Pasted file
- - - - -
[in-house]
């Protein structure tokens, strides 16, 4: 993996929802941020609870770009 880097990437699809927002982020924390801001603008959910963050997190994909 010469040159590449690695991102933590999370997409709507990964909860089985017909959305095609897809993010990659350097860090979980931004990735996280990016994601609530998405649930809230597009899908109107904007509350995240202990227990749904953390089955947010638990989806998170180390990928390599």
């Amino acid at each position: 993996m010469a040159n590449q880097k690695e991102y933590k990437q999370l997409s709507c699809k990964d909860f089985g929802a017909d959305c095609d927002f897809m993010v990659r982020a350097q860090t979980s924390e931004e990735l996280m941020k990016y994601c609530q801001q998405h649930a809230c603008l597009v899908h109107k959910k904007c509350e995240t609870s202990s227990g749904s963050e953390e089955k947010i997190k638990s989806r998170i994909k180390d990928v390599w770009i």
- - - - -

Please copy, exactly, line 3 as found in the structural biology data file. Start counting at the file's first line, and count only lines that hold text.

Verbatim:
């Amino acid at each position: 993996m010469a040159n590449q880097k690695e991102y933590k990437q999370l997409s709507c699809k990964d909860f089985g929802a017909d959305c095609d927002f897809m993010v990659r982020a350097q860090t979980s924390e931004e990735l996280m941020k990016y994601c609530q801001q998405h649930a809230c603008l597009v899908h109107k959910k904007c509350e995240t609870s202990s227990g749904s963050e953390e089955k947010i997190k638990s989806r998170i994909k180390d990928v390599w770009i």